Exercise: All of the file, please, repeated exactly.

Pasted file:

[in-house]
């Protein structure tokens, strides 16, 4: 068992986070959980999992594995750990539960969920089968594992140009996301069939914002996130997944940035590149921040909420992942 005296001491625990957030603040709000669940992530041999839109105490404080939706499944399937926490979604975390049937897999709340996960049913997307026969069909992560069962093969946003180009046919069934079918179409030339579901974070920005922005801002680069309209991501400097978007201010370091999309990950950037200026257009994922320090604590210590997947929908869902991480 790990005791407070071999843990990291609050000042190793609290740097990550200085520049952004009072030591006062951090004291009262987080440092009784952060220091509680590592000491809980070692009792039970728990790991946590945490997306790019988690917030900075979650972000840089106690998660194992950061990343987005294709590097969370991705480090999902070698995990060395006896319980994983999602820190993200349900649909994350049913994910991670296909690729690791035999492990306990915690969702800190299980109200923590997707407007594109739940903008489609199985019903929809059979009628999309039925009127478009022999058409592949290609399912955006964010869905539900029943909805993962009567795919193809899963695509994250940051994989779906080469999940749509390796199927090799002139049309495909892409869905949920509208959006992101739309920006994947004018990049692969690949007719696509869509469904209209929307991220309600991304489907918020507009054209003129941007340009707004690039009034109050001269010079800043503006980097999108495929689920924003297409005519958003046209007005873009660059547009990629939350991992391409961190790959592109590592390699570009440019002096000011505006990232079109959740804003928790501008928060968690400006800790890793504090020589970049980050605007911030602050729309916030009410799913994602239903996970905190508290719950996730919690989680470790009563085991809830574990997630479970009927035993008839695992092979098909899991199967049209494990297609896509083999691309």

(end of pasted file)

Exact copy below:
[in-house]
């Protein structure tokens, strides 16, 4: 068992986070959980999992594995750990539960969920089968594992140009996301069939914002996130997944940035590149921040909420992942 005296001491625990957030603040709000669940992530041999839109105490404080939706499944399937926490979604975390049937897999709340996960049913997307026969069909992560069962093969946003180009046919069934079918179409030339579901974070920005922005801002680069309209991501400097978007201010370091999309990950950037200026257009994922320090604590210590997947929908869902991480 790990005791407070071999843990990291609050000042190793609290740097990550200085520049952004009072030591006062951090004291009262987080440092009784952060220091509680590592000491809980070692009792039970728990790991946590945490997306790019988690917030900075979650972000840089106690998660194992950061990343987005294709590097969370991705480090999902070698995990060395006896319980994983999602820190993200349900649909994350049913994910991670296909690729690791035999492990306990915690969702800190299980109200923590997707407007594109739940903008489609199985019903929809059979009628999309039925009127478009022999058409592949290609399912955006964010869905539900029943909805993962009567795919193809899963695509994250940051994989779906080469999940749509390796199927090799002139049309495909892409869905949920509208959006992101739309920006994947004018990049692969690949007719696509869509469904209209929307991220309600991304489907918020507009054209003129941007340009707004690039009034109050001269010079800043503006980097999108495929689920924003297409005519958003046209007005873009660059547009990629939350991992391409961190790959592109590592390699570009440019002096000011505006990232079109959740804003928790501008928060968690400006800790890793504090020589970049980050605007911030602050729309916030009410799913994602239903996970905190508290719950996730919690989680470790009563085991809830574990997630479970009927035993008839695992092979098909899991199967049209494990297609896509083999691309």